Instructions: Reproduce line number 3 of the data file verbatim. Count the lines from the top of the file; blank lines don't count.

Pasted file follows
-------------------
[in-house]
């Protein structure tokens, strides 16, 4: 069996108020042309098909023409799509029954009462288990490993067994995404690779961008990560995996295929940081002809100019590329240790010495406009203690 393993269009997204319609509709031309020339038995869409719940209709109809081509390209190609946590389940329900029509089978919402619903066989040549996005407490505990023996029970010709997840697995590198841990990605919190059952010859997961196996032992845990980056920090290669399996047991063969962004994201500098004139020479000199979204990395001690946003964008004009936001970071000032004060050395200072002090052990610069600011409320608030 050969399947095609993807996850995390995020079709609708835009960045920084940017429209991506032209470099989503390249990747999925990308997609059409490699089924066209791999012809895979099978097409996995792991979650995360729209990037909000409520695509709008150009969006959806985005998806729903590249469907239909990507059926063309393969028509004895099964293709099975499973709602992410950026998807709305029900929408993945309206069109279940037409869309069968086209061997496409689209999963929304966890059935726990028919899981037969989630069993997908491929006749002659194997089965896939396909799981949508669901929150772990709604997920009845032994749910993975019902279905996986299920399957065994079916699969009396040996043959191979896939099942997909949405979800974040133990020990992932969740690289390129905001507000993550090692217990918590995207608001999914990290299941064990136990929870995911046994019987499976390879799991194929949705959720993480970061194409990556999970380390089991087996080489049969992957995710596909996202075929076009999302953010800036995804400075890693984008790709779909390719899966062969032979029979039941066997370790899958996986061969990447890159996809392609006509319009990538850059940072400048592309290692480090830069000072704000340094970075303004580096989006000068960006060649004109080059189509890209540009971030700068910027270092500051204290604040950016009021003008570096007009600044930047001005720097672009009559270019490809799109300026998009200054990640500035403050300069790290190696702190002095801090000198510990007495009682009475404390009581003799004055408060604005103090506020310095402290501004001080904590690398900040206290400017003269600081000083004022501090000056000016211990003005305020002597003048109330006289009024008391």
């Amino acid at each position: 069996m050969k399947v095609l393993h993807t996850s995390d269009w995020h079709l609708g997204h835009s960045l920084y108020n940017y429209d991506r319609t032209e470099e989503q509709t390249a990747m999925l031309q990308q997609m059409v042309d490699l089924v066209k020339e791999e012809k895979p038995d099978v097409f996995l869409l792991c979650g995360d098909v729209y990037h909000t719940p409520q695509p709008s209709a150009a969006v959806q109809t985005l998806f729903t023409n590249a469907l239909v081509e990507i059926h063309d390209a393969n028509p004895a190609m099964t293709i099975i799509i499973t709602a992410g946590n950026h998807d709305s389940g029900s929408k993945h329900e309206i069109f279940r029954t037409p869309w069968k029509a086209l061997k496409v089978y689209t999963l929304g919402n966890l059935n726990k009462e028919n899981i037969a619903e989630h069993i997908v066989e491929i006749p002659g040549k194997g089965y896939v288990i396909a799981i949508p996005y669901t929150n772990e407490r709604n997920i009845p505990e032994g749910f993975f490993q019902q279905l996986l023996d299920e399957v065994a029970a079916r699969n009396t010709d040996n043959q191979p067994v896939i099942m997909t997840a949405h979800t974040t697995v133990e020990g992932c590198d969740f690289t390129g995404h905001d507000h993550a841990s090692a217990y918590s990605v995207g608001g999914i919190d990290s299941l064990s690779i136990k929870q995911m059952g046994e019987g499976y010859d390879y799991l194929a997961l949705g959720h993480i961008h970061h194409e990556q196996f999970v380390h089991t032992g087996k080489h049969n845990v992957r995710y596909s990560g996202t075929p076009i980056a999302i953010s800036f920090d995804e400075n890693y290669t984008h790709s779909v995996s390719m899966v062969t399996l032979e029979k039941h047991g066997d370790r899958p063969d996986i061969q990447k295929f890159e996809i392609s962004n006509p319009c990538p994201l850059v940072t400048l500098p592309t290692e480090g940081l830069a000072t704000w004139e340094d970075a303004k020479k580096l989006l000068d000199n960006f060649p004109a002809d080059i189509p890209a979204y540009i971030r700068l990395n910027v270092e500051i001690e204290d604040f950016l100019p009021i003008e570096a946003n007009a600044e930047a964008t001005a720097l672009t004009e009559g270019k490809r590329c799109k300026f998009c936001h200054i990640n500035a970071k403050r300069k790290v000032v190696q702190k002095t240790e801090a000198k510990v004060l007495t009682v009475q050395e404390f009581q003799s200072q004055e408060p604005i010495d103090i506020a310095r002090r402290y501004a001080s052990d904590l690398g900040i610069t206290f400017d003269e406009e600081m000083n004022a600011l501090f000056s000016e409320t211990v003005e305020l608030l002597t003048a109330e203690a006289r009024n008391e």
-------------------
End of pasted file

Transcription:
């Amino acid at each position: 069996m050969k399947v095609l393993h993807t996850s995390d269009w995020h079709l609708g997204h835009s960045l920084y108020n940017y429209d991506r319609t032209e470099e989503q509709t390249a990747m999925l031309q990308q997609m059409v042309d490699l089924v066209k020339e791999e012809k895979p038995d099978v097409f996995l869409l792991c979650g995360d098909v729209y990037h909000t719940p409520q695509p709008s209709a150009a969006v959806q109809t985005l998806f729903t023409n590249a469907l239909v081509e990507i059926h063309d390209a393969n028509p004895a190609m099964t293709i099975i799509i499973t709602a992410g946590n950026h998807d709305s389940g029900s929408k993945h329900e309206i069109f279940r029954t037409p869309w069968k029509a086209l061997k496409v089978y689209t999963l929304g919402n966890l059935n726990k009462e028919n899981i037969a619903e989630h069993i997908v066989e491929i006749p002659g040549k194997g089965y896939v288990i396909a799981i949508p996005y669901t929150n772990e407490r709604n997920i009845p505990e032994g749910f993975f490993q019902q279905l996986l023996d299920e399957v065994a029970a079916r699969n009396t010709d040996n043959q191979p067994v896939i099942m997909t997840a949405h979800t974040t697995v133990e020990g992932c590198d969740f690289t390129g995404h905001d507000h993550a841990s090692a217990y918590s990605v995207g608001g999914i919190d990290s299941l064990s690779i136990k929870q995911m059952g046994e019987g499976y010859d390879y799991l194929a997961l949705g959720h993480i961008h970061h194409e990556q196996f999970v380390h089991t032992g087996k080489h049969n845990v992957r995710y596909s990560g996202t075929p076009i980056a999302i953010s800036f920090d995804e400075n890693y290669t984008h790709s779909v995996s390719m899966v062969t399996l032979e029979k039941h047991g066997d370790r899958p063969d996986i061969q990447k295929f890159e996809i392609s962004n006509p319009c990538p994201l850059v940072t400048l500098p592309t290692e480090g940081l830069a000072t704000w004139e340094d970075a303004k020479k580096l989006l000068d000199n960006f060649p004109a002809d080059i189509p890209a979204y540009i971030r700068l990395n910027v270092e500051i001690e204290d604040f950016l100019p009021i003008e570096a946003n007009a600044e930047a964008t001005a720097l672009t004009e009559g270019k490809r590329c799109k300026f998009c936001h200054i990640n500035a970071k403050r300069k790290v000032v190696q702190k002095t240790e801090a000198k510990v004060l007495t009682v009475q050395e404390f009581q003799s200072q004055e408060p604005i010495d103090i506020a310095r002090r402290y501004a001080s052990d904590l690398g900040i610069t206290f400017d003269e406009e600081m000083n004022a600011l501090f000056s000016e409320t211990v003005e305020l608030l002597t003048a109330e203690a006289r009024n008391e």